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These African athletes are making history at the Winter Olympics

The 2018 Winter Olympics Games will be taking place from the 9th till the 25th of February in Pyeongchang, South Korea, where temperatures are set to drop to -11 degrees celsius in the first weekend. However, the slopes and rinks of South Korea are set to be on fire as athletes battle it out for pride and for country. And this year’s Olympics will no doubt be special as there are many athletes from the African continent who will be representing at the Games.

Nigeria’s Seun Adigun, Ngozi Onwumere and Akuoma Omeoga made history by being the first bobsled team from the African continent to qualify for the Winter Olympics. The Nigerian sleigh queens have been winning ever since they qualified for the Games in 2017 and a starting pistol has yet to be fired. We can only hope that they continue their success at the Games and take home the gold.

Sleigh queens: meet the Nigerian bobsled team making history

The trio who hold dual American and Nigerian citizenship said they wanted to represent Nigeria and bring the sport of bobsled to the country. They said it’s important for them to represent Nigeria in a sport which the country has not been represented in before. Having made an appearance on the Ellen Show and a Beats by Dr Dre advert and being fortunate enough to count Serena Williams as one of their fans, the trio’s star has been on the rise. The team faces a lot of pressure to bring home the continent’s first gold medal. Somehow though if they don’t win it won’t even matter, because the impact they have had on Nigeria and bobsledding on the continent is immeasurable.

South Africa will be fielding one athlete at the games. Connor Wilson will be representing Team SA in the Alpine Skiing slalom/giant slalom.  Figure skater sisters Tamarah and Chelsea Jacobs from Essenwood will be attending the games as official torch bearers, the only South Africans to be invited to carry the Olympic Torch.  However, the chance to be the first black South African skier at the Games was denied to Sive Speelman.  Speelman will be heading to Korea but unfortunately not to participate. He will have to be the technical assistant to Wilson. South Africa was only given one place in the Alpine skiing slot and because Wilson had a higher world ranking, he was given the spot. However, Speelman said while he’s disappointed to be missing out one participating, he was at least being given the opportunity to go to the Games.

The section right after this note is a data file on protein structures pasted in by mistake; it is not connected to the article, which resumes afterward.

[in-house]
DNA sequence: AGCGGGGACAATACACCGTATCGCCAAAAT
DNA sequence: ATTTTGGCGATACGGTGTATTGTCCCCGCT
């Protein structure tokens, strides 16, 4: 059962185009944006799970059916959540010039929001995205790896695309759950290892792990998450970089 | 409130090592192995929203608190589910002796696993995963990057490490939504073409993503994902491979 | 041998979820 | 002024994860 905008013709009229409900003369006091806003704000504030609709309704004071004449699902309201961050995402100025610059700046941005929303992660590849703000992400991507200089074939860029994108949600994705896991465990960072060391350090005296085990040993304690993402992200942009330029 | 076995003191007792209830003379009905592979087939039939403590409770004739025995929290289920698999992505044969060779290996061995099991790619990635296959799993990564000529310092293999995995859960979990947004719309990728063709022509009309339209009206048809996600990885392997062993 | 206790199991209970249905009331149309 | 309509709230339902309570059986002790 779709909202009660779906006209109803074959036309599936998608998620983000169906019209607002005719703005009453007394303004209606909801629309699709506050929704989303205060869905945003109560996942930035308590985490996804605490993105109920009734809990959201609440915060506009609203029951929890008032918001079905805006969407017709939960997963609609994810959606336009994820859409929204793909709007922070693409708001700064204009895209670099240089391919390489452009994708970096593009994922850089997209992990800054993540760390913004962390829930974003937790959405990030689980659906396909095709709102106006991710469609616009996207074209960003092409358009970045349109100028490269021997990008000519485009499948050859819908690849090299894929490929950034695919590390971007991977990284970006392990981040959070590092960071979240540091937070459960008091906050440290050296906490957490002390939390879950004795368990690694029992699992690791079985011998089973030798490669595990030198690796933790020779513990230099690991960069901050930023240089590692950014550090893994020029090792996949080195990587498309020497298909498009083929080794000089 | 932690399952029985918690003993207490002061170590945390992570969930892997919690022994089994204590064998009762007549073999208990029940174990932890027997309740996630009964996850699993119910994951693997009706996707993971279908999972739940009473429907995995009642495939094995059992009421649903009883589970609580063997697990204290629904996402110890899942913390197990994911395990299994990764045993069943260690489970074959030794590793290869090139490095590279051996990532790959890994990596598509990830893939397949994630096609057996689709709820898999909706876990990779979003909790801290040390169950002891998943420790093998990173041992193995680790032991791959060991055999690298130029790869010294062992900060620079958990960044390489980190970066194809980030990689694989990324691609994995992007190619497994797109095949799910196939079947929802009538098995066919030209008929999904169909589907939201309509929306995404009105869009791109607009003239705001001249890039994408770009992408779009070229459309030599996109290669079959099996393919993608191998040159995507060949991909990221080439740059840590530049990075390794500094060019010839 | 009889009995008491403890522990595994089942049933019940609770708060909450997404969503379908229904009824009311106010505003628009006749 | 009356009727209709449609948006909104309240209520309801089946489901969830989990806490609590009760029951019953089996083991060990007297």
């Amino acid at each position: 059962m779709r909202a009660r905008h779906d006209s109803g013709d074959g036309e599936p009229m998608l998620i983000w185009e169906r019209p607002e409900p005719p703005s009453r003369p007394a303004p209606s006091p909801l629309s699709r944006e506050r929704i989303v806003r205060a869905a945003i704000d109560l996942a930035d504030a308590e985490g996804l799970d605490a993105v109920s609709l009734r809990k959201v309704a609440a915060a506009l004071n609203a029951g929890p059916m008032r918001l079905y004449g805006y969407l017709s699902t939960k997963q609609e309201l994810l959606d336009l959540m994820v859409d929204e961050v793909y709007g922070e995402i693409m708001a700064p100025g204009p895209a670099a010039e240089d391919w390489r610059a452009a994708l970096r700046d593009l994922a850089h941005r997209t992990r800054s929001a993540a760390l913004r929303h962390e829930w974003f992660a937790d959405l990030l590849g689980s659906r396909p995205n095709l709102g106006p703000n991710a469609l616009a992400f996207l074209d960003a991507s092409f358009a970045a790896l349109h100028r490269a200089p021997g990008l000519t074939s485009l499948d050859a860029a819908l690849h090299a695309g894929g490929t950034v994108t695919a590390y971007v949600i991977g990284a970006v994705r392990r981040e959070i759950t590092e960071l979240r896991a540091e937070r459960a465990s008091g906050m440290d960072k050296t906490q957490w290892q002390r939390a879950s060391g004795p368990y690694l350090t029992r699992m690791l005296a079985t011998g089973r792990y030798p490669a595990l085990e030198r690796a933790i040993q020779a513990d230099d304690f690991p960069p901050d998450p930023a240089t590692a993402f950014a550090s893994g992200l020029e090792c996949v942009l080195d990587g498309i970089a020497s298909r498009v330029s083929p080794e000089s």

Born in Nigeria, grew up in the USA and currently staying in Johannesburg, Simidele Adeagbo has had an interesting journey to becoming to first Nigerian skeleton athlete. Formerly a track star, Adeagbo will be representing Team Nigeria in the skeleton event.

Skeleton is when an athlete rides (stomach-down) a skeleton sled on a frozen track at high speeds. Adeagbo began training as a skeleton athlete after reading about the bobsled team and after getting in touch with the trio began training last year for the sport. Just like the bobsled, Adeagbo said while most people’s first reactions to her taking part have been confusion about what skeleton actually is, there has been a lot of support from home.

Shannon-Ogbani Abeda will be making Eritrea’s Olympic debut as the country’s first ever representative at the Games. Abeda was born in Canada, but with parents from Eritrea, he qualifies to represent the country. Abeda first started skating at three and will be competing in alpine skiing slalom and giant slalom. About taking part in the Olympics, he said: “I hope to inspire other kids, whether they come from Eritrea, or another small country or small town, that one day they too could be in the Olympics,”

And finally, Ghana’s Akwasi Frimpong, the country’s first skeleton athlete will be representing the West African country. Frimpong moved to the Netherlands at the age of eight and tried a number of sports including track and sprint. He eventually settled on skeleton racing. He will be the first male black skeleton athlete from the continent to participate. Frimpong said: “Through skeleton I’m trying to show people to come out of their comfort zone as much as possible and get into something different. We cannot all be Abedi Pele, we cannot all be Usain Bolt, but we all have talent that we can definitely use, ”

These Games also present a chance for one of these athletes representing to bring home the continent’s first Winter Games medal. Despite athletes from the continent participating in the games since 1984, no African country has won a medal.  The continent was first represented at the 1984 Winter Olympics in Sarajevo by Senegalese alpine skier Lamine Gueye. So while these athletes are making history already, many people from the African continent especially the countries being represented will likely be hoping that they bring home the gold as well.

From The Daily Vox team, we wish them all good luck!

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Featured image via Wikicommons 

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